Here is an article on local histoy kindly supplied to us by John Moran, Queensland, Australia. John is a descendant of the Walshes in Feenagh and Egans in Freemnount.
From Queenstown to Queensland
The Walshes of Highmount, Feenagh, Limerick
By John Moran, Brisbane Queensland Australia
The Walshes were a well-established and well-known family around Feenagh in the 19th century.
They lived in the townland of Highmount until most seem to have emigrated or moved to other districts of Ireland by the start of the 20th century.
My great great grandparents, Michael and Margaret (nee Healy) Walsh were married on 7 February 1837 in the Catholic parish of Dromcolliher and Broadford, County Limerick Ireland. They were prominent amongst the Highmount Walshes, raising a fair sized family in the district.
My great grandfather, Michael Walsh, was born at Highmount in June 1848, but the proud Limerick man crossed the line in 1872 when he married Ellen Egan of Muckenagh, Freemount Cork at the local Catholic Chapel on 21 January.
In keeping with property transmission practices of the era, the Highmount farm was not to be his future and the newlyweds settled amongst the Egans at Muckenagh where they started their family.
Michael’s sister, Mary, who was born at Feenagh about 1845 married a man from another prominent Feenagh family, Charles McCarthy, in 1870 and stayed farming in the Feenagh area.
His brother, Thomas, who married his sister-in-law, Kate Egan, also stayed at Feenagh where he raised a family and died in 1910.
Back over at Muckenagh townland Michael and Ellen got their family underway in December 1873, when Margaret was born. She was followed by John in 1875, Mary Francis (Siss) in 1877, Patrick in 1880 and then my grandfather, Michael, on 27 January 1882. In the meantime tragedy had struck with their firstborn, Margaret, dying at the tender age of seven in 1880.
The following year the Walshes heard the Banshee’s cry once more, when Michael’s father, Michael Walsh, died at Highmount in 1883.
However, life goes on and Michael and Ellen produced their sixth child, Thomas, in 1884 and then Eleanor (Ellen or Helena) came along in 1886.
Things were clearly getting a bit crowded around the fields of Muckenagh and the Walshes, like so many Irish men and women during the previous few decades, turned their eyes to other lands. They were off to Australia where the land was plentiful and new political and economic ways offered the chance of a better life.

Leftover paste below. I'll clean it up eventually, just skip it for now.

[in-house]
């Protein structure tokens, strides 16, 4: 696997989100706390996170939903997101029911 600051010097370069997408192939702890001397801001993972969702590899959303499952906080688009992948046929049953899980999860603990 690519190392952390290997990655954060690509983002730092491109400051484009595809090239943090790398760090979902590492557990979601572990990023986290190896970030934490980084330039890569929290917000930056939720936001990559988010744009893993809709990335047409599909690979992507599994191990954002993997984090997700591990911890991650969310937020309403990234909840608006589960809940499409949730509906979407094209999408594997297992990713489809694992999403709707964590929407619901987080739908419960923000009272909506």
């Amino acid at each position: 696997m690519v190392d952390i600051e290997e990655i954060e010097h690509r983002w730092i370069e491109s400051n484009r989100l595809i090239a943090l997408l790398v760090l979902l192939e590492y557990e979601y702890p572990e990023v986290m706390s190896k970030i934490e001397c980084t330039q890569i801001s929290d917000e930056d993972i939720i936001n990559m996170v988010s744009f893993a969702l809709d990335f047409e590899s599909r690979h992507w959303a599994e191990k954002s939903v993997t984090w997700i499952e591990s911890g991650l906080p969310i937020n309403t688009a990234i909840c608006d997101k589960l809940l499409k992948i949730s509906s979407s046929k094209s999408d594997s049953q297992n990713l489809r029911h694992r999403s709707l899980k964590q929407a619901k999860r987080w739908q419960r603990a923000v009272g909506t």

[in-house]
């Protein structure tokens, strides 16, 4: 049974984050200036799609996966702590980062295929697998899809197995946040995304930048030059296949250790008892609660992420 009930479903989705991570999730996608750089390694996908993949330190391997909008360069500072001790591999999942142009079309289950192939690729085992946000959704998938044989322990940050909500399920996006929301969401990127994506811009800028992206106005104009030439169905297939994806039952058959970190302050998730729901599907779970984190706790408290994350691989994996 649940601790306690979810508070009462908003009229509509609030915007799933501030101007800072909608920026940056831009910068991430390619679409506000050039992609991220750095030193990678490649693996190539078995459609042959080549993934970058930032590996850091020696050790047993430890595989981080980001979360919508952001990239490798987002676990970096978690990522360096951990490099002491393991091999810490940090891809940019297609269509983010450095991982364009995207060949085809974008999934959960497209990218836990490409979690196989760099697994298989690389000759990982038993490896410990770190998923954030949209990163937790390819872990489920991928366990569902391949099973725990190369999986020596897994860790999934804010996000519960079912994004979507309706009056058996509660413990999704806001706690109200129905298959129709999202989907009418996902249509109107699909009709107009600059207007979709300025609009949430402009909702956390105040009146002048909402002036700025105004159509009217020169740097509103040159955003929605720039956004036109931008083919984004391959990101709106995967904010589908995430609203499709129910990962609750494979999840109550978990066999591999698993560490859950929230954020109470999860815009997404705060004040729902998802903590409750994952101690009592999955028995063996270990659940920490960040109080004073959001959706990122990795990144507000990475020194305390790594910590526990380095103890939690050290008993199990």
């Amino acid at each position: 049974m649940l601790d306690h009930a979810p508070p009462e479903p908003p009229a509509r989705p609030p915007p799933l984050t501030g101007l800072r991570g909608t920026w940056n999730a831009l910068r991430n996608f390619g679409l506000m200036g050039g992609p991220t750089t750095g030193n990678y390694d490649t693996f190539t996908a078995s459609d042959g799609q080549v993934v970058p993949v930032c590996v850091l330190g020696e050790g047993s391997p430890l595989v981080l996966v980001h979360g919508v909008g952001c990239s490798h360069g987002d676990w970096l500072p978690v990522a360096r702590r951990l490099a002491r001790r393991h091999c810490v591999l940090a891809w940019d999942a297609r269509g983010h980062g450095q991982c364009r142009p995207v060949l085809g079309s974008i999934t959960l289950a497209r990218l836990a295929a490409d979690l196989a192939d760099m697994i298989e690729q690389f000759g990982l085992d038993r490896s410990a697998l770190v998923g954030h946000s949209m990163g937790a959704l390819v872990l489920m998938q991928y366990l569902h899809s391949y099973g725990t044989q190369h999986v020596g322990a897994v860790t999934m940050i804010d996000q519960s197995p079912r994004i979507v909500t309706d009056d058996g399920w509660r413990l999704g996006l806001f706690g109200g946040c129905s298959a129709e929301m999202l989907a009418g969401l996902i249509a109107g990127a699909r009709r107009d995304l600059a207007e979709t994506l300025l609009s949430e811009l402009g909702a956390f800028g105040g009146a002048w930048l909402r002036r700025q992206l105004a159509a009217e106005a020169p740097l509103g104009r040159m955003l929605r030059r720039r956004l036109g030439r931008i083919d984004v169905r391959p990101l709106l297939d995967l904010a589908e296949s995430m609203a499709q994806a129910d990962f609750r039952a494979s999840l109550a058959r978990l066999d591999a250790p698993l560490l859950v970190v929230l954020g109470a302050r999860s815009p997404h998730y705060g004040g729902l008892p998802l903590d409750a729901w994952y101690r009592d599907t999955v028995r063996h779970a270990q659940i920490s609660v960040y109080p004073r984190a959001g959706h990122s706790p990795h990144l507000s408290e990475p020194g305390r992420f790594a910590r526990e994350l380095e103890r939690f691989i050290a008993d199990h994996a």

In early 1888, no doubt after the usual farewell party – the “Wake” or “feast of departure” – they probably set off for Charleville, caught the train for Queenstown where they caught a ship for Plymouth or London, where they boarded the RMS Cuzco for Australia on either 24 or 22 June 1888 respectively.
They were part of the 101 passengers in third cabin or steerage, but the trip was still an adventure, stopping at Gibraltar on 27 June, Naples on 2 July, Port Said and Suez on 6 July and Aden on 11 July ahead of more than two weeks traversing the Indian Ocean. They touched dry land in their adopted country for the first time on 28 July at Albany, Western Australia.
It was not the only new life the trip brought them though, with the pregnant Ellen giving birth to their eighth child as Australia came into sight. She was named Margaret Albany Cuzco Walsh in memory of the firstborn they left in Ireland and in celebration of the new life they were starting down under.
Queensland was to be their new home and they settled outside Brisbane, selecting land at Esk and then at Kilcoy in the Brisbane Valley, where they farmed until Ellen’s death in 1943.
They had one more child in Australia – Martin James (Jim) – and Michael died at Kilcoy in 1928, never seeing Ireland again.
My grandfather was six when he left Ireland, but never forgot it. My childhood, before his death in 1967, was saturated with stories of Ireland, Irish sayings and Irish folklore. He built a successful life in Australia and raised a large family. However, his lifelong desire to revisit the land of his birth was never to be and was one of the disappointments in an otherwise interesting and positive life.
For most of the 20th century the suburb of Ashgrove in Brisbane was my immediate Walsh descendant’s stomping ground, with my grandparents buying a house there in 1928 and my mother, Carmella Ellen Walsh, growing up there. My brother and I were also raised in Ashgrove.
It is a long way from Feenagh to Brisbane, or Highmount to Ashgrove, but the green fields of northern Cork and southern Limerick were never far from my grandfather’s thoughts.